SLU news

Does climate-compensating tree planting benefit local people?

Published: 14 March 2023
Photo of a house surrounded by trees planted  to provide shade and protection from wind.

"Planting trees in Africa" has become a popular way to offset carbon dioxide emissions. However, research shows that tree planting projects often put too little focus on benefiting the people on site. SLU researchers Flora Hajdu and Linda Engström have therefore developed a web-based guide that makes it easier to assess the social consequences of such projects.

"Planting trees in Africa is often presented as a simple solution", says Flora Hajdu, who is professor of rural development at SLU. "But in reality, many and often complex factors need to work together for local communities to benefit from the projects - and it also happens that they experience negative effects by the projects".

The guide is aimed at consumers, organizations, companies, carbon retailers and others who want to know what questions to ask about projects in order to find those that have potential of benefiting the local population and are socially sustainable.

Tree planting projects that aim to increase carbon storage by, for example, preserving, restoring or planting trees, span from large plantations of the same tree species to small-scale so-called agroforestry projects and pruning of trees to stimulate regrowth from stumps. If the right kind of trees are planted in close cooperation with the local population, their access to fruit can increase and they can get more firewood and timber from, for example, thinning. In addition, soil erosion can be reduced when the roots bind the soil and in dry periods tree shade can provide better harvests and protect houses from strong wind. Research shows that such positive effects have rarely occurred, however, and that the projects instead had negative impacts on the local population.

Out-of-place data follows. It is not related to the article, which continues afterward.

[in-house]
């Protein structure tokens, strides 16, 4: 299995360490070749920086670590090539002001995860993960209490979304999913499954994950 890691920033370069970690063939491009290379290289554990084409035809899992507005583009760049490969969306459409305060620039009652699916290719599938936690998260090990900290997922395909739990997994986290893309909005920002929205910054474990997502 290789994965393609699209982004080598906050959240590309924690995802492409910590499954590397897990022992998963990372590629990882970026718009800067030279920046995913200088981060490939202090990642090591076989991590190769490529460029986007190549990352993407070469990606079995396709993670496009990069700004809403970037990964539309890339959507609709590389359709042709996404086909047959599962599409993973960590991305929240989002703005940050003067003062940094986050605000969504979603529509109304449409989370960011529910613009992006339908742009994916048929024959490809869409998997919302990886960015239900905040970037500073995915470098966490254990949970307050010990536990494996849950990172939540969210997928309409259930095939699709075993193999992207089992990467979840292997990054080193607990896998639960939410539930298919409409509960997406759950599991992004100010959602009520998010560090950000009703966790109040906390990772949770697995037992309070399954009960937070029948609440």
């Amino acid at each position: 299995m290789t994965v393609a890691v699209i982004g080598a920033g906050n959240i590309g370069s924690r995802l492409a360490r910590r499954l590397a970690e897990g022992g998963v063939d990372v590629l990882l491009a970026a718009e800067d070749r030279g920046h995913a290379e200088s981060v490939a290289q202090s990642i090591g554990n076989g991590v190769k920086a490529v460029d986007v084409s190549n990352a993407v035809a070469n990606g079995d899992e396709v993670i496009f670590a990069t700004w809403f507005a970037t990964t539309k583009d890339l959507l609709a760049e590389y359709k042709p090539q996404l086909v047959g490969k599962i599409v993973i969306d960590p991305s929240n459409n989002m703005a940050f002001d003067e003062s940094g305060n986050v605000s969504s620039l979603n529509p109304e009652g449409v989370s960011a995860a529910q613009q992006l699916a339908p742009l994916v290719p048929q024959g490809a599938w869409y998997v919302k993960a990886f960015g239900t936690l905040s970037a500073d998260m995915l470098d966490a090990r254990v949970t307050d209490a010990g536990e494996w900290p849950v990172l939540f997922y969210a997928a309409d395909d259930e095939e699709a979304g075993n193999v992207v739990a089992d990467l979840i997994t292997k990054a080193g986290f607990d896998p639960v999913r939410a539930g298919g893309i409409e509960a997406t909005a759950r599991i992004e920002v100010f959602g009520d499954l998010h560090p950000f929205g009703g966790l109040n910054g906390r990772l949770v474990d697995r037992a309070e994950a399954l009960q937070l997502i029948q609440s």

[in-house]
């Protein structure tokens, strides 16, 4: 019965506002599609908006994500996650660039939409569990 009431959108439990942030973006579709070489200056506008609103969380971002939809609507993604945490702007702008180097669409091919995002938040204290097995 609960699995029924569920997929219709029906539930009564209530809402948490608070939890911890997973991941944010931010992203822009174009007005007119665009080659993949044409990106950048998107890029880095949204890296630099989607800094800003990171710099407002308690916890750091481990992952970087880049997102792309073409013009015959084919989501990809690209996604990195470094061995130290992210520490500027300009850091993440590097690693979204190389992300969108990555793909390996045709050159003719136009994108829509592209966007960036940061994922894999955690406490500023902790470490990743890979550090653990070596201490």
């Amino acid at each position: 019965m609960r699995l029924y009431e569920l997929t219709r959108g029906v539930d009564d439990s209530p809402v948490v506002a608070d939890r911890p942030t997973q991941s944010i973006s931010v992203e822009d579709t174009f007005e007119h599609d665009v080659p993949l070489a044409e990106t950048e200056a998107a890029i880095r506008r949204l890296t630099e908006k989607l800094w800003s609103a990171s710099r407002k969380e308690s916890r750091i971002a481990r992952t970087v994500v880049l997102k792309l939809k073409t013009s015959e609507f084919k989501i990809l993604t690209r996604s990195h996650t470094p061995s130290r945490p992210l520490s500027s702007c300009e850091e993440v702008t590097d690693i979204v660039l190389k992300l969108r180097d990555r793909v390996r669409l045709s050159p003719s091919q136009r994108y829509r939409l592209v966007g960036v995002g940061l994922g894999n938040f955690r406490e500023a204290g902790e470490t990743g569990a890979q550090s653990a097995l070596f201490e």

The guide provides guidance in five areas that research has pointed out as important to people and also complicated to manage in development projects. One such key area is local people's access to land.

"A major risk with tree planting projects is that the local population loses access to important agricultural and grazing land. This applies especially when trees are planted in large plantations, but access to land is an important issue regardless of which method is used", says Linda Engström, researcher in rural development.

Other key areas are to have a solid understanding of the place's environment, history and culture, giving local people influence and being aware of power relations.

"If you assume, for example, that it is the local population's overexploitation that creates deforestation in the area without a deeper problem analysis of how the forest is being used, has been used over time, why and by whom, you will not design a good solution", says Linda Engström.

Other social risks are that people will have reduced access to firewood and timber and that their ability to quickly get cash in a crisis situation disappears if they are no longer allowed to cut down trees. The projects can also increase class differences within communities if mainly the wealthier sections of the local population benefit from them, while the most vulnerable are disadvantaged.

The guide is based on another important conclusion from the research, namely that investments in climate projects such as tree planting projects should not be seen as compensation for fossil emissions.

"If we are to reach the climate goals, we need to both reduce emissions quickly and invest in various carbon storage projects. Therefore, we should not count tree planting as compensation, but rather as a complement", Flora Hajdu emphasises.

The work on the guide was financed through a call from Formas (a government research council for sustainable development): "From research to practice - methods and knowledge transfer of research results" (FR-2019/0004).

Contact persons

Flora Hajdu, Professor
Department of Urban and Rural Development
Swedish University of Agricultural Sciences
018-67 21 62,
Linda Engström, Researcher
Department of Urban and Rural Development
Swedish University of Agricultural Sciences
018-67 26 41,

Link to the guide "Social benefits of carbon projects"